by Tennessee Williams.

Theatre by the Lake Lakeside CA12 5DJ In rep to 4 November 2015.
Runs 2hr 10min One interval.

TICKETS: 017687 74411.
Review: Timothy Ramsden 8 August.

Tense, finely performed revival of an intimate, claustrophobic play.
In this 1958 play Tennessee Williams revisits familiar territory with stark brutality. It’s a personal play with political ramifications – rich old Mrs Venable wants to protect her dead son’s memory by silencing his cousin Catharine and asks Dr Cukrowicz (‘Dr Sugar’, as he explains, in English) to lobotomise the young woman. She offers funding for his medical research as a sweetener.

The playwright’s guilt over his sister Rose’s lobotomy, reflected years before in The Glass Menagerie, ensures references to the operation carry a sour note. As for money’s power to influence scientific judgement, there’s hopeful ambiguity in the doctor’s final statement, Ben Ingles speaking with the hesitancy his sentence suggests as he puts professional judgment before prospective profit.

Before then, he and we have heard prosecution and defence. Mrs Venable is concerned no money should go to the poor relation; in Mary Papadima’s taut production Kate Layden suggests an intensity of fear and hatred beneath her polite, yet insistent surface. It’s the opposite of the open, nervy fear in Emily Tucker’s Catherine, guarded by a nun from the nearby asylum and threatened with removal to a cheaper state-run institution.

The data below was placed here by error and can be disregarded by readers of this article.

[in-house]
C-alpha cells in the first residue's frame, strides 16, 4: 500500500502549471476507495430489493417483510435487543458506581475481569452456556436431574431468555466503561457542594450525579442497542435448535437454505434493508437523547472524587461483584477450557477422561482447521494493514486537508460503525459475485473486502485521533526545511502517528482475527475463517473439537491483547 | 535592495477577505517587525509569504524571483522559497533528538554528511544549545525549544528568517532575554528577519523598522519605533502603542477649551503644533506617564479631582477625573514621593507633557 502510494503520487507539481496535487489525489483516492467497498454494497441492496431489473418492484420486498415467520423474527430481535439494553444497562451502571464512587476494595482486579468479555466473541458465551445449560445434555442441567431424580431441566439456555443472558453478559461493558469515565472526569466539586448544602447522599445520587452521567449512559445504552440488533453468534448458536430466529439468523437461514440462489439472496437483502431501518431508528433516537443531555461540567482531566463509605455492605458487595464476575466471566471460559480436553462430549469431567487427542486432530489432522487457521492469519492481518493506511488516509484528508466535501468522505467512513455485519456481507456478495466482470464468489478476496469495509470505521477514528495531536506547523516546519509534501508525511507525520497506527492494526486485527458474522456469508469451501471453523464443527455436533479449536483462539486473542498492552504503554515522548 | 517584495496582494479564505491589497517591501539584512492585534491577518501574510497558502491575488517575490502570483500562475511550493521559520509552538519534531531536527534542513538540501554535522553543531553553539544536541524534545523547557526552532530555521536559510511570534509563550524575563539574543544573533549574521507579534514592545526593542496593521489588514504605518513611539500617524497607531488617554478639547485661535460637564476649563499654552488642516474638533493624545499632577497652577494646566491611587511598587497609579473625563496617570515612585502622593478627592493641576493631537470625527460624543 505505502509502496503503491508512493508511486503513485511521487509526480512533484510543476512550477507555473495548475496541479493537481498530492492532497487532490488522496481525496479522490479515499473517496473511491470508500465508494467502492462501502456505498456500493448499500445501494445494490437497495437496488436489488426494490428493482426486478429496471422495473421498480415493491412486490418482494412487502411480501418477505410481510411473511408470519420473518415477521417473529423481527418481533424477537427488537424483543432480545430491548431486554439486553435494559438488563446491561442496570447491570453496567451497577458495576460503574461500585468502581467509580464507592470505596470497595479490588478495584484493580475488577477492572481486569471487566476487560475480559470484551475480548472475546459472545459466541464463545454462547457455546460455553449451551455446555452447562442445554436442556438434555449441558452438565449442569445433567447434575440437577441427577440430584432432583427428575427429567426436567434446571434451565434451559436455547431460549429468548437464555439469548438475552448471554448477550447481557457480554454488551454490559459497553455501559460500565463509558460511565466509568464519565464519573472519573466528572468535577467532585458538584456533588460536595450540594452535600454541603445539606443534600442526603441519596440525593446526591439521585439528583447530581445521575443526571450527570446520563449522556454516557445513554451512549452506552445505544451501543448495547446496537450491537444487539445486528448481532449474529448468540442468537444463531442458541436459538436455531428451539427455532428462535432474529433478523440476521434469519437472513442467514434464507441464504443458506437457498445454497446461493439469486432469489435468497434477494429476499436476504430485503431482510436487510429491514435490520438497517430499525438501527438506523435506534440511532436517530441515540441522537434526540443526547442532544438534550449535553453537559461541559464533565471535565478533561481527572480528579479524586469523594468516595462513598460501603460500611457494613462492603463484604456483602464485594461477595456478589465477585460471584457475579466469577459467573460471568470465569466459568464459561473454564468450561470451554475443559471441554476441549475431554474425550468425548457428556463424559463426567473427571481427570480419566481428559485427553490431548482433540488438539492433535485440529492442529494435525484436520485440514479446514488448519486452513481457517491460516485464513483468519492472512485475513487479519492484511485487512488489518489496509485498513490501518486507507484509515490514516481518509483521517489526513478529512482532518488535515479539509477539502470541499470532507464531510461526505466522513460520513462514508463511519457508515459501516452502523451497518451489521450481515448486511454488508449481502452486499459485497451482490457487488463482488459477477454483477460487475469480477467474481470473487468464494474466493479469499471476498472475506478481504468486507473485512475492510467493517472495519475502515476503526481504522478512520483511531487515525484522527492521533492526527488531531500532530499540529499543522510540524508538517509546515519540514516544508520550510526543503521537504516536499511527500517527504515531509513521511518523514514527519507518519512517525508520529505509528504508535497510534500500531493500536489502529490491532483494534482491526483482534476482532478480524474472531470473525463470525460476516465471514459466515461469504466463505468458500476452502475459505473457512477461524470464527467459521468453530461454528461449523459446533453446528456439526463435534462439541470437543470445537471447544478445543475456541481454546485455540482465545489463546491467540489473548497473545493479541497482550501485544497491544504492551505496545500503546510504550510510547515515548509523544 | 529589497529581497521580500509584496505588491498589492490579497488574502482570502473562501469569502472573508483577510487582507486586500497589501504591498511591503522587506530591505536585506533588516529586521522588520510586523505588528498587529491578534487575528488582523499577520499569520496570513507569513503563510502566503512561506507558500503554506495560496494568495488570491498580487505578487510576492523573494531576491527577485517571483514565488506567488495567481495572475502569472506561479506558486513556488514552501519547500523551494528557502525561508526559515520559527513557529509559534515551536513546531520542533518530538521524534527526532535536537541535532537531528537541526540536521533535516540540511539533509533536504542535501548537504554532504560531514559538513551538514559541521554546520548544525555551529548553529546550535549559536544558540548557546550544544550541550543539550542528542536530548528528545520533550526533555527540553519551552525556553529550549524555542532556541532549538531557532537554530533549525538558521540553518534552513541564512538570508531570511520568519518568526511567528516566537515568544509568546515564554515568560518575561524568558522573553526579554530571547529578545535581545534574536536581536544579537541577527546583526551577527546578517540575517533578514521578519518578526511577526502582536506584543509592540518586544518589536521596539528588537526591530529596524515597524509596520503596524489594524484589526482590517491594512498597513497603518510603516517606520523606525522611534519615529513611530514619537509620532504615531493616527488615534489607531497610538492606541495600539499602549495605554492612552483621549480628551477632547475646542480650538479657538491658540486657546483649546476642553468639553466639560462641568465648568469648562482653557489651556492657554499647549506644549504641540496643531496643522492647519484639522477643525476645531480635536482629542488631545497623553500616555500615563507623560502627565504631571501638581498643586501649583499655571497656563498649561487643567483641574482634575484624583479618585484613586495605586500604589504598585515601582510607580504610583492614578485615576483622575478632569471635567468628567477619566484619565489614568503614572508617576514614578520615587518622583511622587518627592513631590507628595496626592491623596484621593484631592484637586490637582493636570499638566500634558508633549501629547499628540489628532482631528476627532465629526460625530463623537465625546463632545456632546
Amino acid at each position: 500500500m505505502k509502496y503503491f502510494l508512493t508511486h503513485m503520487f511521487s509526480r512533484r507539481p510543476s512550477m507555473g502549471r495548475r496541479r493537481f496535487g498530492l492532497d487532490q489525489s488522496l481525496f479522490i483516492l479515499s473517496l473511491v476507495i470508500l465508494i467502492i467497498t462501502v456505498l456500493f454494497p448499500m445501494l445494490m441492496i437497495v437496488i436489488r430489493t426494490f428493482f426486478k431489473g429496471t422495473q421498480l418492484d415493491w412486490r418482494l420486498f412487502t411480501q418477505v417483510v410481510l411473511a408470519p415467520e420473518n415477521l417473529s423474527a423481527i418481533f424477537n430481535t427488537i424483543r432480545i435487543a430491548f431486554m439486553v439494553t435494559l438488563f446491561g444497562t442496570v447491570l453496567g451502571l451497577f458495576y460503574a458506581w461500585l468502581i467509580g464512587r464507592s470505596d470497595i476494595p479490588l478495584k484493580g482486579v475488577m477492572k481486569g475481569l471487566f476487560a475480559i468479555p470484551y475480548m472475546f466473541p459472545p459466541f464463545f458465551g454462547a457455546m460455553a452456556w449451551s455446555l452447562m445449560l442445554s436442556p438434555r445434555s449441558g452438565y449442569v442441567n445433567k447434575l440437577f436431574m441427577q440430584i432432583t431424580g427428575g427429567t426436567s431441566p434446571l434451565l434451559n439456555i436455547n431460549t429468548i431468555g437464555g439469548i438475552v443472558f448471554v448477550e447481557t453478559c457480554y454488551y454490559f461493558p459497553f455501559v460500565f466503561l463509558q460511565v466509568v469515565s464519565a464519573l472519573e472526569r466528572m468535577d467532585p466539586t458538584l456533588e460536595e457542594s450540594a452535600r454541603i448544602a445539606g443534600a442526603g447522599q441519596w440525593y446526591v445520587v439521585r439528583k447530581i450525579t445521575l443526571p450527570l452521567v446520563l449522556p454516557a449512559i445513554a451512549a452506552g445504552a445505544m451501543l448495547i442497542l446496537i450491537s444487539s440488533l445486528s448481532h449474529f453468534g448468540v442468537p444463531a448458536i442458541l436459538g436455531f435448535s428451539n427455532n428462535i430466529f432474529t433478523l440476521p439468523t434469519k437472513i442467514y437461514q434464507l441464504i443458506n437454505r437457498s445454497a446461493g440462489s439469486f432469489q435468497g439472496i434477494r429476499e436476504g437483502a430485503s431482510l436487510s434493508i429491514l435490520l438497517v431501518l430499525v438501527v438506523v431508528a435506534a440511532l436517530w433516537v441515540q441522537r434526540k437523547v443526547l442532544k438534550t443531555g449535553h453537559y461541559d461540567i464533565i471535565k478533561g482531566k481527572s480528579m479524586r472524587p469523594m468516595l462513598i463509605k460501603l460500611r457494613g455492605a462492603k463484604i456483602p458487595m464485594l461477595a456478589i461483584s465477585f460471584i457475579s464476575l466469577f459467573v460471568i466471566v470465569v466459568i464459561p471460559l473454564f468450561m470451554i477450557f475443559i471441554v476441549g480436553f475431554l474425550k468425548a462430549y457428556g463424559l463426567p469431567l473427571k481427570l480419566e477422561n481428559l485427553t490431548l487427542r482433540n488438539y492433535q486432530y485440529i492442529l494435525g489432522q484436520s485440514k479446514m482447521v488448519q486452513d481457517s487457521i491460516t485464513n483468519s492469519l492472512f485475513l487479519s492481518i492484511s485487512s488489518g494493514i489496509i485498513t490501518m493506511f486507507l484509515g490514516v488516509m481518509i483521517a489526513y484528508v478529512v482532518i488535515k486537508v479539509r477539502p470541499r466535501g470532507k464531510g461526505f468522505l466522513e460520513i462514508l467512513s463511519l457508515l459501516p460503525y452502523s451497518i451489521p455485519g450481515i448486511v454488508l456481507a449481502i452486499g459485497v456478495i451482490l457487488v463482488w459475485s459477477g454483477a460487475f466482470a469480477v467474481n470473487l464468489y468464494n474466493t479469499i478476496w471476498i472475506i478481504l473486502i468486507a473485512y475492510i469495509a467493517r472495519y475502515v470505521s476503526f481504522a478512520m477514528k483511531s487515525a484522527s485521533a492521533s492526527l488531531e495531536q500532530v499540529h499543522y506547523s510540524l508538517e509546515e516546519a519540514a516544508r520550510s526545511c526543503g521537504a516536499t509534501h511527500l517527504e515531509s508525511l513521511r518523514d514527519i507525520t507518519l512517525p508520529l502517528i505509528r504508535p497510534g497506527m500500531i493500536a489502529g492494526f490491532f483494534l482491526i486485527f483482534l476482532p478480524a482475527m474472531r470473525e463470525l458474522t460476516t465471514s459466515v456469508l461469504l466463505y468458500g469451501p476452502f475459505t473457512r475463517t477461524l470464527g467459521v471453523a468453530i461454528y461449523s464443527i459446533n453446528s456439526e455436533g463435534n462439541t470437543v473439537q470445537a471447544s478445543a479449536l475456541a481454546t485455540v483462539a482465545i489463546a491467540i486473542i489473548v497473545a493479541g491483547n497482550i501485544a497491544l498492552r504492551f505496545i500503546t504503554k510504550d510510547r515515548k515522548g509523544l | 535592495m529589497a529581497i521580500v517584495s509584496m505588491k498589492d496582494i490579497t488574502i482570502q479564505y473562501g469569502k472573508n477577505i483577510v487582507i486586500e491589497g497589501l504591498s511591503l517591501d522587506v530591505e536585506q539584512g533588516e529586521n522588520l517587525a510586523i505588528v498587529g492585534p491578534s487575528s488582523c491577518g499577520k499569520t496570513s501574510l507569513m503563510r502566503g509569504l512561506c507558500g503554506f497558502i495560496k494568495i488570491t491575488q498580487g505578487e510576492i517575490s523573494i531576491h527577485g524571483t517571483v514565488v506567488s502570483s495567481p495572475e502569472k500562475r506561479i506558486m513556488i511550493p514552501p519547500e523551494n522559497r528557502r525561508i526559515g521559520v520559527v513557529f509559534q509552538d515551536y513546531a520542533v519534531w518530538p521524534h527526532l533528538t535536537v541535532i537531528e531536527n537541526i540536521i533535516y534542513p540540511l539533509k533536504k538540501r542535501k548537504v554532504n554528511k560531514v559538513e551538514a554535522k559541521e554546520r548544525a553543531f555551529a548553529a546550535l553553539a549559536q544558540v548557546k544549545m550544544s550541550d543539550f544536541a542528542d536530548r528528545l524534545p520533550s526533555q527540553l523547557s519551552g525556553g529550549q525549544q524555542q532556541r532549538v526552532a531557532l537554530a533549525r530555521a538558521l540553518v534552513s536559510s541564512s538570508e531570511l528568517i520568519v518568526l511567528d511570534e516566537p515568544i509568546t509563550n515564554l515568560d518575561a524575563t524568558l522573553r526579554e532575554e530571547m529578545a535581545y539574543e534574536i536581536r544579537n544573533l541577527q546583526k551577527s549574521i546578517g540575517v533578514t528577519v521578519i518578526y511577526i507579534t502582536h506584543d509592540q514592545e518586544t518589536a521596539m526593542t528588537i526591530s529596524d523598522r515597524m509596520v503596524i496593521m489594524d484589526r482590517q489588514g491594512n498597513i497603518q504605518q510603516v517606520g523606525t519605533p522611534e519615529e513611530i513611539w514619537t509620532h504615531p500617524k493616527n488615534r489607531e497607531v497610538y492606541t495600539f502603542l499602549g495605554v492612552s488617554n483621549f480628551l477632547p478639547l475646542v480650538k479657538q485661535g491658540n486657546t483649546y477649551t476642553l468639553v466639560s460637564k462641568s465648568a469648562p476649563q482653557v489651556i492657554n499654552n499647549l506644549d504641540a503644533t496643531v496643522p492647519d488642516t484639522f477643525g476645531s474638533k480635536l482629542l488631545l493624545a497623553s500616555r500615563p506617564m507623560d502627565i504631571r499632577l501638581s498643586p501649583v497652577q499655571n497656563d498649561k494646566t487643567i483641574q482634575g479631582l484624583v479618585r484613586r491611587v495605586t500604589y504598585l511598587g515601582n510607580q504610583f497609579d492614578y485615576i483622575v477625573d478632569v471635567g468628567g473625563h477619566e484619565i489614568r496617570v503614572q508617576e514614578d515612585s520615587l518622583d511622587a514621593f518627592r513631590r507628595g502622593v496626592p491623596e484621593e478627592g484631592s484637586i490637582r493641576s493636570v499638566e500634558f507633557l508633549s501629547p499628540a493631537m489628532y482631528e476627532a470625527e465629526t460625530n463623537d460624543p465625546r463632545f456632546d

Mid-century medical science looms large, as the doctor injects the nervous Catharine with a truth-drug, which explains the distant manner of her account. It’s here the wild horror of events appear, implicating Mrs Venable in the sexual adventures that led to her son’s destruction.

The heart of the play’s darkness lies in this revelation, and it emerges with a gentle, drug-induced voice that also suggests the animal violence which can be unleashed in humanity, thanks to a performance that crowns Tucker’s fine and varied work in this Keswick season.

Originally part of a double-bill – a ‘something unspeakable’ alongside Williams’ Something Unspoken – the play here is preceded by a 20-minute dialogue, Mr Paradise, between a discontented old writer and an enthusiastic student of his work. Charlotte Mulliner catches the student’s awed interest in the writer, behind whose pseudonym Peter Macqueen reveals in sad, gravelly tones the sense of defeat in a forgotten author who has left his inspiration – probably permanently – behind.

Mr Paradise
Mr Paradise: Peter Macqueen.
The Girl: Charlotte Mulliner.

Suddenly Last Summer
Mrs Holly: Cate Hamer.
Dr Cukrowicz: Ben Ingles.
George: Richard Keightley.
Mrs Venable: Kate Layden.
Sister Felicity: Polly Lister.
Miss Foxhill: Charlotte Mulliner.
Catharine: Emily Tucker.

Director: Mary Papadima.
Designer/Costume: Elizabeth Wright.
Lighting: Jo Dawson.
Sound/Composer: Dan Steele.
Dialect coach: Charmian Hoare.

2015-08-17 13:19:03

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